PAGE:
United States District Court, D. Delaware
ZIMMER SURGICAL, INC., and DORNOCH MEDICAL SYSTEMS, INC., Plaintiffs,
STRYKER CORPORATION and STRYKER SALES CORPORATION, Defendants.
filed a motion to dismiss. (D.I. 8). I referred the motion to
the Magistrate Judge. (D.I. 15). The Magistrate Judge has
filed a Report and Recommendation. (D.I. 19). Defendants have
filed objections (D.I. 22), to which Plaintiffs have
responded. (D.I. 29). The matter is now before this Court.
reasons that follow, IT IS HEREBY ORDERED
that the Court OVERRULES Defendants'
Objections in part and SUSTAINS them in
STANDARD OF REVIEW
magistrate judge may make a report and recommendation
regarding a case dispositive motion. BeazerE., Inc. v.
Mead Corp., 412 F.3d 429, 444 (3d Cir. 2005). A motion
to dismiss is a dispositive motion. D.DEL. LR 72.1(3). My
review of any objections to the Magistrate Judge's
recommendation is therefore de novo. 28 U.S.C.
§636(b)(1); Fed.R.Civ.P. 72(b)(3); Masimo Corp. v.
Philips Elec. N. Am. Corp., 62 F.Supp.3d 368, 379 (D.
Del. 2014). I may "accept, reject, or modify" the
Magistrate Judge's recommended disposition. Fed.R.Civ.P.
DISMISSAL OF A CLAIM UNDER RULE 12(b)(6)
requires a complainant to provide "a short and plain
statement of the claim showing that the pleader is entitled
to relief...." Fed.R.Civ.P. 8(a)(2). Rule 12(b)(6)
allows the accused party to bring a motion to dismiss the
claim for failing to meet this standard. A Rule 12(b)(6)
motion may be granted only if, accepting the well-pleaded
allegations in the complaint as true and viewing them in the
light most favorable to the complainant, a court concludes
that those allegations "could not raise a claim of
entitlement to relief." Bell Ail. Corp. v.
Twombly, 550 U.S. 544, 558(2007).
'detailed factual allegations' are not required, a
complaint must do more than simply provide 'labels and
conclusions' or 'a formulaic recitation of the
elements of a cause of action.'" Davis v.
Abington Mem'lHosp., 765 F.3d 236, 241 (3d Cir.
2014) (quoting Twombly, 550 U.S. at 555). I am
"not required to credit bald assertions or legal
conclusions improperly alleged in the complaint." In
re Rockefeller Ctr. Props., Inc. Sec. Litig., 311 F.3d
198, 216 (3d Cir. 2002). A complaint may not be dismissed,
however, "for imperfect statement of the legal theory
supporting the claim asserted." Johnson v. City of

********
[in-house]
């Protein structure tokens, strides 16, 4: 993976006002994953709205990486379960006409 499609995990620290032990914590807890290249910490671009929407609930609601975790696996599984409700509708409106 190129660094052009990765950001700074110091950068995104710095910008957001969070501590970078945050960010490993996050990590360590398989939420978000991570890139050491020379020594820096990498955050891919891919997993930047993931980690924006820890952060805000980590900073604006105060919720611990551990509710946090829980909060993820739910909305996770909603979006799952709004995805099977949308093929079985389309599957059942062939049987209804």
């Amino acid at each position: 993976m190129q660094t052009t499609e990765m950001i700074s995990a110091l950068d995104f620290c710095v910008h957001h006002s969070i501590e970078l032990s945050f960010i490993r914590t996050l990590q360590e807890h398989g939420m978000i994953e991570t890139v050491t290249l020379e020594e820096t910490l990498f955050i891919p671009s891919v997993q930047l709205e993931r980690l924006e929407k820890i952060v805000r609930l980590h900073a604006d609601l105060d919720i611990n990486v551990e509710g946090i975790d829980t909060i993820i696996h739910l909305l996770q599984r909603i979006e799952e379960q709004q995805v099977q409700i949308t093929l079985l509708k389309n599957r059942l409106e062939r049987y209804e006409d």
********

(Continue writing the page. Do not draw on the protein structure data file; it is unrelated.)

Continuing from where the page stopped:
Shelby, 135 S.Ct. 346, 346 (2014).
complainant must plead facts sufficient to show that a claim
has "substantive plausibility." Id. at
347. That plausibility must be found on the face of the
complaint. Ashcroft v. Iqbal, 556 U.S. 662, 678
(2009). "A claim has facial plausibility when the
[complainant] pleads factual content that allows the court to
draw the reasonable inference that the [accused] is liable
for the misconduct alleged." Id. Deciding
whether a claim is plausible will be a "context-specific
task that requires the reviewing court to draw on its
judicial experience and common sense." Id. at
motion urged dismissal of the complaint, arguing that it did
not state a claim for direct, induced, contributory, or
willful infringement. The Magistrate Judge recommended that
the motion be denied as to the allegations of direct and
willful infringement, and granted in part and denied in part
as to the indirect infringement claims. Defendants object
only to the Magistrate Judge's recommendation on (1)
willful infringement and (2) "consumables" as an
accused product. I have reviewed the entire Report and
Recommendation, and, as to the portions to which no
objections were taken, I will ADOPT the
Report's recommendation. As for the objections to the
inclusion of "consumables" as an accused product,
in view of the fact that the accused products are identified
as the Neptune 2 Waste Management System and Neptune 3 Waste
Management System, I do not require further specificity about
what role, if any, "consumables" play in the
infringement analysis. Thus, I summarily
OVERRULE Defendants' second objection.
patent issued June 3, 2014. Suit was filed August 8, 2016.
The Magistrate Judge held that Plaintiffs had not pled
"actual knowledge" of the '920 patent before
the filing of the complaint. (D.I. 19 at 12-13). Until the
decision in Halo Electronics, Inc. v. Pulse Electronics,
Inc., 136 S.C.t. 1923 (2016), that would have been a
sufficient finding for me (and was in a number of orders) to
grant a motion to dismiss a claim of willfulness, as I
interpreted In re Seagate Technology, 497 F.3d 1360
(Fed. Cir. 2007), to prohibit a claim of willfulness based
only on knowledge of the patent gained through litigation. My
view was not a universal view, see Apple Inc. v. Samsung
Electronics Co., 2017 WL 2720220, *10 (N.D. Cal. June
22, 2017), but I do not believe the Federal Circuit ever
definitively resolved the issue.
Halo, the district courts continue to split on this
and related issues. See, e.g., Id. at * 10-11
(citing other decisions); Continental Circuits LLC v.
Intel Corp., 2017 WL 2651709, *7-8 (D. Ariz. June 16,
2017) (same). I am going to conclude, based on the analysis
in Apple v. Samsung, that allegations of post-filing
conduct can support a finding of willfulness. Those
allegations have to have some factual content. I leave for
another time how much factual content is required, see
Continental Circuits, 2017 WL 2651709, at *8, as
Plaintiffs in this case have not pled any post-filing factual
am going to SUSTAIN Defendant's
objection to the Report's recommendation on willfulness.
I will give leave to Plaintiffs to move to amend the
complaint now, but if Plaintiffs do not presently exercise
that option, they will ...